If you have different bodies of work like Greg does and not a particular set in stone genre that represents your creative use it to your advantage. Approach the art buyer with your work and express the fact that you are versatile... as long as you have great examples of these different pieces. If you go in representing that you can do so many different genres but are mediocre in some areas and clearly strong in others, it will work against you.

With illustration, art buyers do tend to search out specific styles for the project at hand, especially since there are so many genres. Best advice I can give is to stay on the radar, send a new promo piece every three months, follow up with maybe 2-3 check in calls a year (say hello and set up a meeting once a year with new work if you can). The key is to not border on annoying and stay on the fine line of promotion and staying in good graces. Over-promotion can cause aggravation so find what works best for you and your target audience.

Best of luck!

Thursday, July 17, 2008

Terms + Conditions

I caught this article [here] over on Richard Wong's blog, Field Report: The Non-Glamorous Side of Photography about Facebook, MySpace and your rights. The terms and conditions in regards to creative content has been revised on both sites.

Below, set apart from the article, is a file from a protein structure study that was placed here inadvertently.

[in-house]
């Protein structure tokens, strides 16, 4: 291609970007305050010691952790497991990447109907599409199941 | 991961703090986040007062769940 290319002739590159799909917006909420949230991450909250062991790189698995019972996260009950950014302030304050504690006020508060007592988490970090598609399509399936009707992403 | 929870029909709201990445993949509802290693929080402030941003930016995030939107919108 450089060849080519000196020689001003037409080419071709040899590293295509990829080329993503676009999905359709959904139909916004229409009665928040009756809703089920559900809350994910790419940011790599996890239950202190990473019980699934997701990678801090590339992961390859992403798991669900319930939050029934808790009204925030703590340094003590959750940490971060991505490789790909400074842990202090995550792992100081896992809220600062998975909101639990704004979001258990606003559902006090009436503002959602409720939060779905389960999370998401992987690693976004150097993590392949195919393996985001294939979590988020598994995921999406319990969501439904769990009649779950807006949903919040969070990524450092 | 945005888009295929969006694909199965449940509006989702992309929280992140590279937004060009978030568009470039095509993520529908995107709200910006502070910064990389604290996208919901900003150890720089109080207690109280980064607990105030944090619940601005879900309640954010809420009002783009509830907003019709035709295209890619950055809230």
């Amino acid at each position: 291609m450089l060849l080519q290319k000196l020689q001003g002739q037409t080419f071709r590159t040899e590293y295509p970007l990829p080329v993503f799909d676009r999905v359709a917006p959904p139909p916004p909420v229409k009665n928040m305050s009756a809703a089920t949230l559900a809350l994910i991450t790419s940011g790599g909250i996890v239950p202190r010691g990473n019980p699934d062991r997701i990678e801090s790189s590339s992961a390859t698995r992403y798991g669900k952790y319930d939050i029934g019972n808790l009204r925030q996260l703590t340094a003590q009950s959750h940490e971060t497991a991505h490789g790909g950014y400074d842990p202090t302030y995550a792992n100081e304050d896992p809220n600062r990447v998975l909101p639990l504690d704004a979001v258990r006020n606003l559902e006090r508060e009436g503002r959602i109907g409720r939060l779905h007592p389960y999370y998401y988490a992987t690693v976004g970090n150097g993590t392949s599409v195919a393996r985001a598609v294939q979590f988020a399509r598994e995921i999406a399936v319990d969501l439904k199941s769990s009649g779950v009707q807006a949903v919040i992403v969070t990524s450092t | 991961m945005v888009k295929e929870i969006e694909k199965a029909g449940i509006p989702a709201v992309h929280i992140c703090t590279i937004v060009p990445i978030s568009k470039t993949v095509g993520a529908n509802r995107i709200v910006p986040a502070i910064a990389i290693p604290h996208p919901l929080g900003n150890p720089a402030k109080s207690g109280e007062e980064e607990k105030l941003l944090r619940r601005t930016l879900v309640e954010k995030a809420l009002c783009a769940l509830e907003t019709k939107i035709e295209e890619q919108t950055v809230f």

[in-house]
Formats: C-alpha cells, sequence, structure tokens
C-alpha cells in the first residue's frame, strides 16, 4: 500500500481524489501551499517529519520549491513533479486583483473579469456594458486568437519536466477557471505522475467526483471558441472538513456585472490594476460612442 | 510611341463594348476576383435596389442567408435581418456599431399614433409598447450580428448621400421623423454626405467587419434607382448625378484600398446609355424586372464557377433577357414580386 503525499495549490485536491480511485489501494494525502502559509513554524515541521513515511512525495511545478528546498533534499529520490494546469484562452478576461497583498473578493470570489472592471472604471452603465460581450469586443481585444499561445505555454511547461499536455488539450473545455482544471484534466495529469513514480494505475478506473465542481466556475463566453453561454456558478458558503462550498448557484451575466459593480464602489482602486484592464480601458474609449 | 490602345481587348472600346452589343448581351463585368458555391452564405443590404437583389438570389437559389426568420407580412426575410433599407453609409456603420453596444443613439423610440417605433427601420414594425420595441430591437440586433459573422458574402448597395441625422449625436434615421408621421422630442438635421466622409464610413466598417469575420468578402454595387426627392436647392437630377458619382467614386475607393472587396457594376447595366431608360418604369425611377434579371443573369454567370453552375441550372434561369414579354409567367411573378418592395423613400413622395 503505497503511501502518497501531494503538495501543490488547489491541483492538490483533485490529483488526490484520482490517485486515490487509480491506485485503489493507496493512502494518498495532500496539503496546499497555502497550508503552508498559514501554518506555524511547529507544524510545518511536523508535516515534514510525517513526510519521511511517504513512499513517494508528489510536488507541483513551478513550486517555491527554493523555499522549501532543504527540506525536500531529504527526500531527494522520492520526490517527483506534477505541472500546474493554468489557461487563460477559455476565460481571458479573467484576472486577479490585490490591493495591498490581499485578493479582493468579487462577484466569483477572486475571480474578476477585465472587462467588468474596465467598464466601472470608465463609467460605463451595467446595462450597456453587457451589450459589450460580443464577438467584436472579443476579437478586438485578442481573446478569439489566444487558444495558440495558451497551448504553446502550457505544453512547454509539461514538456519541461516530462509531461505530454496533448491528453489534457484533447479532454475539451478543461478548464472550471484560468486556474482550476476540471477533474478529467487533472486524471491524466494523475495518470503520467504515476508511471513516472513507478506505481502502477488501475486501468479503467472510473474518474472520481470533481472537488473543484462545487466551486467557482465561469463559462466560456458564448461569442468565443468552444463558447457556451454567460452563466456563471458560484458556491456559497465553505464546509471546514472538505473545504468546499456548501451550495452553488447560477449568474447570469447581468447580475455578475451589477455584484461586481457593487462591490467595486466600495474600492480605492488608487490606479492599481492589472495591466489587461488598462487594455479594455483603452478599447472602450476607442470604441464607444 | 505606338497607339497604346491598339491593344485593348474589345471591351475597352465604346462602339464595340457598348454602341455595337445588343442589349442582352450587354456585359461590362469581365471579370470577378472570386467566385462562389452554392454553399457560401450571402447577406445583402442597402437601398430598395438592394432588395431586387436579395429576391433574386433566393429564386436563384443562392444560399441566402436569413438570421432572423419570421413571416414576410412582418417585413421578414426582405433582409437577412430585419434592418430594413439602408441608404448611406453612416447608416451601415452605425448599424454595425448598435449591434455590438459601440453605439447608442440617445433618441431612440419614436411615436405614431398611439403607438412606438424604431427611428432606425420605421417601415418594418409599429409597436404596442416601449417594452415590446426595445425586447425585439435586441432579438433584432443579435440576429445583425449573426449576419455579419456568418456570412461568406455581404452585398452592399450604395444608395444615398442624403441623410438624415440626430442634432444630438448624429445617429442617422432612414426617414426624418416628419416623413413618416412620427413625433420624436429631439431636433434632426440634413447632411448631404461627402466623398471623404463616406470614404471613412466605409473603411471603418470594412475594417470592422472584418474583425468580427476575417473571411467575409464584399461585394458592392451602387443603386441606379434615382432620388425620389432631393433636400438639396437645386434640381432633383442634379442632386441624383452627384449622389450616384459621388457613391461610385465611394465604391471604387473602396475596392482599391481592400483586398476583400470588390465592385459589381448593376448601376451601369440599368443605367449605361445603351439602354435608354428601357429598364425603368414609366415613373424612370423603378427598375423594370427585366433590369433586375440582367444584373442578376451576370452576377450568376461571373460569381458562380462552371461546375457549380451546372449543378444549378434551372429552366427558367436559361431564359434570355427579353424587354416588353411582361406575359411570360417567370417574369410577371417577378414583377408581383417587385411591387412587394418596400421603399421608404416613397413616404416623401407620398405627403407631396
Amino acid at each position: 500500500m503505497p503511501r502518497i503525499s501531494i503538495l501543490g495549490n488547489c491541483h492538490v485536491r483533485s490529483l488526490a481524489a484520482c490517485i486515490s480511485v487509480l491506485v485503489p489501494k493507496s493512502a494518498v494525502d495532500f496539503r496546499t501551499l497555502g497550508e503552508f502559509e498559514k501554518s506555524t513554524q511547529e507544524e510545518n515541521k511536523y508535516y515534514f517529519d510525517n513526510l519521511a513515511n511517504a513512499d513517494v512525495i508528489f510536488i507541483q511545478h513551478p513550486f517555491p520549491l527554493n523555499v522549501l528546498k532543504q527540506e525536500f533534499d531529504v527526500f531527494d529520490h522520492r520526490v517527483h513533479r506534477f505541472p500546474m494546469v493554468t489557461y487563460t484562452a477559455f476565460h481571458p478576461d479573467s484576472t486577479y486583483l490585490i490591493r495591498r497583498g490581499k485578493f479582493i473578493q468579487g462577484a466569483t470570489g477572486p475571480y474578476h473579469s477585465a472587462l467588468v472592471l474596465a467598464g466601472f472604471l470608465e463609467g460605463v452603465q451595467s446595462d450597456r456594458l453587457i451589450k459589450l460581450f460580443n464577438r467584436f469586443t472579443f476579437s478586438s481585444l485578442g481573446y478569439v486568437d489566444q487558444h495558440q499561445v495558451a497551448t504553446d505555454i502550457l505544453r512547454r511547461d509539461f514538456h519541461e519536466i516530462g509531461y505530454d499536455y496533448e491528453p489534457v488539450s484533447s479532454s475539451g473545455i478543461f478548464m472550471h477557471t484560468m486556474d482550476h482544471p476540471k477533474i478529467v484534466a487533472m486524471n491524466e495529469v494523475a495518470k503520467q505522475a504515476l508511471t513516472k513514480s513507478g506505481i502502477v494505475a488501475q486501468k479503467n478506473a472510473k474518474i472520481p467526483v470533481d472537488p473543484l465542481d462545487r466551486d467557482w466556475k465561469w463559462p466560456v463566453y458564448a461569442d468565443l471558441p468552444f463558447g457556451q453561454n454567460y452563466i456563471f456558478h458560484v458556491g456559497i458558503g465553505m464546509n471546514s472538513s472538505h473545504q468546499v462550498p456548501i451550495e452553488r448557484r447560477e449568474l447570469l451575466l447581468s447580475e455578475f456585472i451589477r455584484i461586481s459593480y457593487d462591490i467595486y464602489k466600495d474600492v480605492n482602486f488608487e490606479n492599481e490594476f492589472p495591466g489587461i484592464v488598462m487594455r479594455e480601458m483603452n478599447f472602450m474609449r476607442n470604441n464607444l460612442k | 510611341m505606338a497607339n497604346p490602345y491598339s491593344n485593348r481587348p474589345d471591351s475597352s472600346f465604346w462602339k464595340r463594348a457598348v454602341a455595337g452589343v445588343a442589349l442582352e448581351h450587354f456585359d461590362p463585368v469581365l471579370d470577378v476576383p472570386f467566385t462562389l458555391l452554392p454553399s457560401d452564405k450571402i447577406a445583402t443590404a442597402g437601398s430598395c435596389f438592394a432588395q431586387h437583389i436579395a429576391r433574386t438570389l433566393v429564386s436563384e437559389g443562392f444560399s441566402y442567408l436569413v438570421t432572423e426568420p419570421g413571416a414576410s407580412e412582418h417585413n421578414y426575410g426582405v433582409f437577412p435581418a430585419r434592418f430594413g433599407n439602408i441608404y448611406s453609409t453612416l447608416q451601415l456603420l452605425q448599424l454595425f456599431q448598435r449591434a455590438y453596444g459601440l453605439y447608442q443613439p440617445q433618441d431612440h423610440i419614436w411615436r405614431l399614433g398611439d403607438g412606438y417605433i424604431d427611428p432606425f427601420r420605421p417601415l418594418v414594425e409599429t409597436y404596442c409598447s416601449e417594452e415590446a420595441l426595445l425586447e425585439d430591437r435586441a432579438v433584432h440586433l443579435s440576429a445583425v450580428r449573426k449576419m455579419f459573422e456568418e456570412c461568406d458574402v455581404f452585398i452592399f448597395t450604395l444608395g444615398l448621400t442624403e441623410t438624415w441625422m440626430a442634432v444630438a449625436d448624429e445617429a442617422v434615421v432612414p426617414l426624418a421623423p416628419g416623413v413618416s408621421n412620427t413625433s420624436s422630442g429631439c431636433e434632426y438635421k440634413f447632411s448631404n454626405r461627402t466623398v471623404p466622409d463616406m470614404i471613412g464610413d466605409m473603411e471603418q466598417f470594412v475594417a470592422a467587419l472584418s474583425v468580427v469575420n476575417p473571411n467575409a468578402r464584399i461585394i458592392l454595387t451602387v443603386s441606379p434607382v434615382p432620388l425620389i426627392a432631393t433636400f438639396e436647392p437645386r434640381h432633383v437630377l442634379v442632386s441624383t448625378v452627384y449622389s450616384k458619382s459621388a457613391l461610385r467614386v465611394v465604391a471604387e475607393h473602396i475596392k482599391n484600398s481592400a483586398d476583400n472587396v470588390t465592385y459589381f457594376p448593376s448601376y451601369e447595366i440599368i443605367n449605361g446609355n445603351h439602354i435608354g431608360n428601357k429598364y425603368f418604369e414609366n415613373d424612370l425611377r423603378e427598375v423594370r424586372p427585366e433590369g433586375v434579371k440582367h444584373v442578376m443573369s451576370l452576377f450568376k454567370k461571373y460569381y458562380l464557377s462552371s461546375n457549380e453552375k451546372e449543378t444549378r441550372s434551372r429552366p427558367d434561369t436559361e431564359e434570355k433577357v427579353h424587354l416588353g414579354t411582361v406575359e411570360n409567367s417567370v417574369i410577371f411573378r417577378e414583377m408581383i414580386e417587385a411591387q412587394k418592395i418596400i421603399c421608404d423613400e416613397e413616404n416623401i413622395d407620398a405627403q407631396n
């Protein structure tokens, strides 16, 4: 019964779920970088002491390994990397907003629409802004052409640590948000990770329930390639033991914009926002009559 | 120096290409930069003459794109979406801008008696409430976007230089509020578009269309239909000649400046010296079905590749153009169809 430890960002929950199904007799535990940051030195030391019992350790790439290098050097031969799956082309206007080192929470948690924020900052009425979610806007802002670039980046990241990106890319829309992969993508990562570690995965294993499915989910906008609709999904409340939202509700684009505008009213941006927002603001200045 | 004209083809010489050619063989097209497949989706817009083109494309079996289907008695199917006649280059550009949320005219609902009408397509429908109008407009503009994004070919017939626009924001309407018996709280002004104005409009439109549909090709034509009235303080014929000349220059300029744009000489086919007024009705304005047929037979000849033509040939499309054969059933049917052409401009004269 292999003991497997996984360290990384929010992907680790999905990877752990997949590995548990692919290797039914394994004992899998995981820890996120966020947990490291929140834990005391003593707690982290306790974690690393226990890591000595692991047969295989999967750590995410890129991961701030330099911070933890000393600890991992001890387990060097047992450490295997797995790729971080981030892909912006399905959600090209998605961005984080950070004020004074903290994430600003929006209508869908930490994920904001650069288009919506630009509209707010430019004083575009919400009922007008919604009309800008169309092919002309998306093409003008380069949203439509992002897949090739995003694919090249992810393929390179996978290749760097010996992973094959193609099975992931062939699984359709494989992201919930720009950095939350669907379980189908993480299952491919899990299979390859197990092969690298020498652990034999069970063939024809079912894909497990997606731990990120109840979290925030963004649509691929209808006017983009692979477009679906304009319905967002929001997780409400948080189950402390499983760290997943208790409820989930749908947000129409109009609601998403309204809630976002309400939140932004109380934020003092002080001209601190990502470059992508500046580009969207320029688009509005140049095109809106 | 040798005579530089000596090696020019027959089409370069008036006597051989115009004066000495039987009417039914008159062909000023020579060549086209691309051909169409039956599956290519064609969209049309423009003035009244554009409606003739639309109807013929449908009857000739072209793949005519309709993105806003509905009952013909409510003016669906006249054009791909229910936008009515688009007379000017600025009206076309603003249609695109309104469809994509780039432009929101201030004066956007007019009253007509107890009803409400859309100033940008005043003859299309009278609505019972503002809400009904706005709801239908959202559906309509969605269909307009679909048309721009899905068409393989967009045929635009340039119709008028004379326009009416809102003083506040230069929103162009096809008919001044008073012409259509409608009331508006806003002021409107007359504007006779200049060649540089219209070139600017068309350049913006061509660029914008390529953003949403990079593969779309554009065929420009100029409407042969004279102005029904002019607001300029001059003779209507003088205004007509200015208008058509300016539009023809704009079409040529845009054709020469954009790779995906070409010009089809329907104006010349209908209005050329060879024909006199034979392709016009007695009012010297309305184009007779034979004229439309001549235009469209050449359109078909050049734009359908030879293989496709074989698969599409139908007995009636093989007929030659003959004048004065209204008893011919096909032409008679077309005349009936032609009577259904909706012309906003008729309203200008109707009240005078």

Wednesday, July 16, 2008


I decided to check out the site after I saw a tweet from APE. MagCloud is an online publishing company that allows the user to generate their own material and create their own magazine. The user designs the piece and uploads the pdf while MagCloud takes care of the printing, shipping, subscription management, etc.

Jonathan Saunders is the first photographer to create an issue [here], which looks like it will be a quarterly thing.

Artist Chat

Artist rep, Jessica Oldham, had an ingenious idea to feature on her blog. Artist chat [here] with Emiliano Granado (you may remember him from PDN's 30). She turned the camera and the focus on him to get an insight into the artist's head.

Tuesday, July 15, 2008


Interesting article [here] from B&H Photo about incorporating GPS metadata into your photographs. Of course it requires more hardware and accessories (as if you probably don't have enough already).

Sunday, July 13, 2008

July 4th photos

Photos were sent in from Raymond Adams, a interior and architecture photographer from New York. He has been shooting a personal project of unusual American flags. These images were all shot with his iPhone, check out his site for his other iPhone projects at

Friday, July 11, 2008

July 4th photos + Artist Friday